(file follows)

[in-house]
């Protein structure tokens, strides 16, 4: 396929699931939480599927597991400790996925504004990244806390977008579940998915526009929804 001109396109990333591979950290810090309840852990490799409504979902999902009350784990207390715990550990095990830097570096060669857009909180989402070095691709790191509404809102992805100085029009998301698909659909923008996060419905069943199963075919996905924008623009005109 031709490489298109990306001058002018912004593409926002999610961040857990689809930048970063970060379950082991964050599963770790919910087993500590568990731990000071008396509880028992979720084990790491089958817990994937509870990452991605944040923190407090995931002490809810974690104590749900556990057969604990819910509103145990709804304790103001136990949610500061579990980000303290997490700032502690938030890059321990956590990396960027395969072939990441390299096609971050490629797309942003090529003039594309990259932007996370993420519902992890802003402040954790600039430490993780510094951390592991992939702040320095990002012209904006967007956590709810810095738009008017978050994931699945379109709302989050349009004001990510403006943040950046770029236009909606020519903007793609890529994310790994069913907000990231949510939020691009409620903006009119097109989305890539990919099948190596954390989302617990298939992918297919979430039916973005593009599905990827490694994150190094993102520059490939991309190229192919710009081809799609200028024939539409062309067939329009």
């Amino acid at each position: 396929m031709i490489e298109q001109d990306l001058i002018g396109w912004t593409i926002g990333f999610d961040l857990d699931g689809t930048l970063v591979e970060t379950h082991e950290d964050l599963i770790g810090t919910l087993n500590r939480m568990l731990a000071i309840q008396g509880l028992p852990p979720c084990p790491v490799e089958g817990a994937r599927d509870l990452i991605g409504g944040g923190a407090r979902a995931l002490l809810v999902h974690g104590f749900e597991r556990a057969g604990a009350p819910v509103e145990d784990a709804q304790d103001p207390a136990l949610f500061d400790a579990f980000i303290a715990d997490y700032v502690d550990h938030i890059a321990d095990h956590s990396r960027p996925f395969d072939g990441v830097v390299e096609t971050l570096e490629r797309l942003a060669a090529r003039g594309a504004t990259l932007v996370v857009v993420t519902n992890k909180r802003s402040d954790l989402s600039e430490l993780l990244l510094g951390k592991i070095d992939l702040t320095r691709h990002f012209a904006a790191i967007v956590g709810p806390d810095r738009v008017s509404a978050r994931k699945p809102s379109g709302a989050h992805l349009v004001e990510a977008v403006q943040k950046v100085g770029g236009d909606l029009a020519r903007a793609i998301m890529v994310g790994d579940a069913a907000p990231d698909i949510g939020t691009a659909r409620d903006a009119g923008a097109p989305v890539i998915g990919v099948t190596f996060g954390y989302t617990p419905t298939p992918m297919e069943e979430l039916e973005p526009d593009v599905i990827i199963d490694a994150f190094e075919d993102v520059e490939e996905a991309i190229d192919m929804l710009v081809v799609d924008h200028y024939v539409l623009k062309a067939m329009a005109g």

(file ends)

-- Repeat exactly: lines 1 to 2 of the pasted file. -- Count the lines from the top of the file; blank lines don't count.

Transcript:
[in-house]
């Protein structure tokens, strides 16, 4: 396929699931939480599927597991400790996925504004990244806390977008579940998915526009929804 001109396109990333591979950290810090309840852990490799409504979902999902009350784990207390715990550990095990830097570096060669857009909180989402070095691709790191509404809102992805100085029009998301698909659909923008996060419905069943199963075919996905924008623009005109 031709490489298109990306001058002018912004593409926002999610961040857990689809930048970063970060379950082991964050599963770790919910087993500590568990731990000071008396509880028992979720084990790491089958817990994937509870990452991605944040923190407090995931002490809810974690104590749900556990057969604990819910509103145990709804304790103001136990949610500061579990980000303290997490700032502690938030890059321990956590990396960027395969072939990441390299096609971050490629797309942003090529003039594309990259932007996370993420519902992890802003402040954790600039430490993780510094951390592991992939702040320095990002012209904006967007956590709810810095738009008017978050994931699945379109709302989050349009004001990510403006943040950046770029236009909606020519903007793609890529994310790994069913907000990231949510939020691009409620903006009119097109989305890539990919099948190596954390989302617990298939992918297919979430039916973005593009599905990827490694994150190094993102520059490939991309190229192919710009081809799609200028024939539409062309067939329009």